I thought Michael “Graham” was a well-developed character, who is undeniably a “gay” character. He may pretend to be heterosexual through large amounts of alcohol and sexual trysts with women, but any gay man can say this, being gay isn’t just about being able to drink yourself into forgetting you like men. His alcoholism stems from his fear of being gay bashed and rejected by his family just as John “Rikker” was. I think a lot of gay male readers and those who associate with us can see how the poor treatment of Rikker could have left this young man psychologically scarred. It took Michael a long time to come to terms with his sexuality through his true love undying devotion. The scenes of Graham and Rikker being open and unapologetic towards the end, made me want to pull out my rainbow flag. I wish the Lambda Literary Awards in 2014 or one of the other awards had the sense to give Sarina Bowen some much-deserved attention.

As for John Rikker, he’s equally powerful as a boy thrust into the spotlight, he never wanted to shine his sport or his abilities. His family hates him for his sexuality, which to his mother is an affront to her strong Christian morality, so his grandmother in Vermont took him in after the gay-bashing 5 years ago. After his sexuality was revealed to his college Hockey team, he was thrown out. In order to join another College’s team, he had no choice except to be an openly gay hockey player, because he still loved the sport. His love for Michael was real and the playfulness in which he probed his former boyfriend’s affection for him were some of the highlights to this story.

I enjoyed most of the side characters from Rikker’s ex-boyfriend and his grandmother to Graham’s caring mother. Of course, the star of the show belongs to Bella, who may I say would be the ultimate fag hag. She’s protective, confrontational, and loving to a fault with an iron will as a female Hockey team manager for male team. You have to appreciate the tenacity of this girl. Her unrequited love for Michael also made for a very genuine scene of regret between her, Michael, and John.

I also appreciate the real ending to the story, where the good guys don’t win the college championship, but made a good showing. It also ends with unanswered questions about how Rikker and Graham will make their relationship work, how John will reconnect with his family, or how Michael’s family will adjust to learning he’s gay and wants to pursue something else for his future with John.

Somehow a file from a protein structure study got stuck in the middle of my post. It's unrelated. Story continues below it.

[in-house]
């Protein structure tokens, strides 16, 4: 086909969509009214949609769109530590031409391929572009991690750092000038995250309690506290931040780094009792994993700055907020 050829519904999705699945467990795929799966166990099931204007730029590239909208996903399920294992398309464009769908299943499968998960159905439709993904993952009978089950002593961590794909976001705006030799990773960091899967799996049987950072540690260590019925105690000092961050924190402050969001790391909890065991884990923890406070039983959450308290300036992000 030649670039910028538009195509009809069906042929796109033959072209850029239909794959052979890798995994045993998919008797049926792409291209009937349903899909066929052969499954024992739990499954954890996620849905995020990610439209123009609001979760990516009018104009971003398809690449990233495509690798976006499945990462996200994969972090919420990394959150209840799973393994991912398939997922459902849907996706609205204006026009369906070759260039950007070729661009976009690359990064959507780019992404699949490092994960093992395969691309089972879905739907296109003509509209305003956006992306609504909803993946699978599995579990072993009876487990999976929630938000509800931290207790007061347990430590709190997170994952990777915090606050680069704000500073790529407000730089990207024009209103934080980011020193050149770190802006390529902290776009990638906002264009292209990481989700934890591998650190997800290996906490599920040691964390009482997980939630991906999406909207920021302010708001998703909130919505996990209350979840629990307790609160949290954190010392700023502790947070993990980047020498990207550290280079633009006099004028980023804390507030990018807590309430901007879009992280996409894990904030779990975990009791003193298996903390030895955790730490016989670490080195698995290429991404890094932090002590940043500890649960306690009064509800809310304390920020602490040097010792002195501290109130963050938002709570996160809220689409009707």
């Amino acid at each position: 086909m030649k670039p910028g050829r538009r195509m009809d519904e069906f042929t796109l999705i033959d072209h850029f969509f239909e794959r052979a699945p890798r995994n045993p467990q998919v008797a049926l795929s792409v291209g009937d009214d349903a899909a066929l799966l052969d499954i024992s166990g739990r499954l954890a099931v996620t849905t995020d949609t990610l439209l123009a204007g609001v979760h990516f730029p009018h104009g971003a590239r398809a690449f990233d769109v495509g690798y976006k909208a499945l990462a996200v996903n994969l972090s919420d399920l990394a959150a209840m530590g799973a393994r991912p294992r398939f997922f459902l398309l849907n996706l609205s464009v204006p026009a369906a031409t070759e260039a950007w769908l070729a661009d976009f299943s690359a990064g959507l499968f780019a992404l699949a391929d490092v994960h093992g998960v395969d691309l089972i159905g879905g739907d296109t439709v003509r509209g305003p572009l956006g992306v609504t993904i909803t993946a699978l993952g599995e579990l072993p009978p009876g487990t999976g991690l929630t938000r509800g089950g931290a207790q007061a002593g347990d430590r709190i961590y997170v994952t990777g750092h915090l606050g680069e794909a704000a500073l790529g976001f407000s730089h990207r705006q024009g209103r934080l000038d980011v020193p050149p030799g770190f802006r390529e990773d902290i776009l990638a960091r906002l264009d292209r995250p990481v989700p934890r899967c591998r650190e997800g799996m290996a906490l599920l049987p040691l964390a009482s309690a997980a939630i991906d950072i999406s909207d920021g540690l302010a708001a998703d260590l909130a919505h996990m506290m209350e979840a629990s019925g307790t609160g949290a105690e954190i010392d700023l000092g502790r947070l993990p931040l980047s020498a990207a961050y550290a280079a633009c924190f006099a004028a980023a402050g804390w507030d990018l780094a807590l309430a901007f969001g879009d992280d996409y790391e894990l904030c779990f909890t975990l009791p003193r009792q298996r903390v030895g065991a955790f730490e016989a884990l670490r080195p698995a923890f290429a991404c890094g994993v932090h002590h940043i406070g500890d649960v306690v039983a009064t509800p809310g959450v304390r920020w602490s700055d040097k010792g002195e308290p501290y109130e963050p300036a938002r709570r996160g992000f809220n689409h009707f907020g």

As to the negative, I honestly can only dock this story for one thing. The homophobic teammate on Rikker and Graham’s team should probably get a good talk to. Or, better yet with guys like that, a fair one-on-one fight between Rikker or Graham and him. Sometimes, I think there’s too much aversion to giving people bloody noses and respecting bigoted ideas; if you don’t confront an asshole, he’ll just always be an asshole. With men, sometimes we answer things better after we have fought with each other than we do talking.

My Review: 4.50 out 5.00, I highly recommend this novel. It’s worth reading for all the fans of HIM series and represents one of Sarina Bowen’s best early gay fiction stories.

Copyright © 2021 W_L; All Rights Reserved.
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The content presented here is for informational or educational purposes only. These are just the authors' personal opinions and knowledge. Names, places, characters, events, and incidents are based on the authors' lives and experiences and may be changed to protect personal information. Any resemblances to actual persons (living or dead), organizations, companies, events, or locales are entirely coincidental.
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I am in total agreement with your review, score and all. I read this after a string of not-so-good MM stories and wondered if my opinion was skewed. But everything you mention resonates with my evaluation. Graham is damaged goods, and Rikker is such a wonderful human being. At first he seems too good to be true, until you meet his family. Great writing, fab dialogue and basically great storytelling—from someone who honestly couldn’t care less about hockey!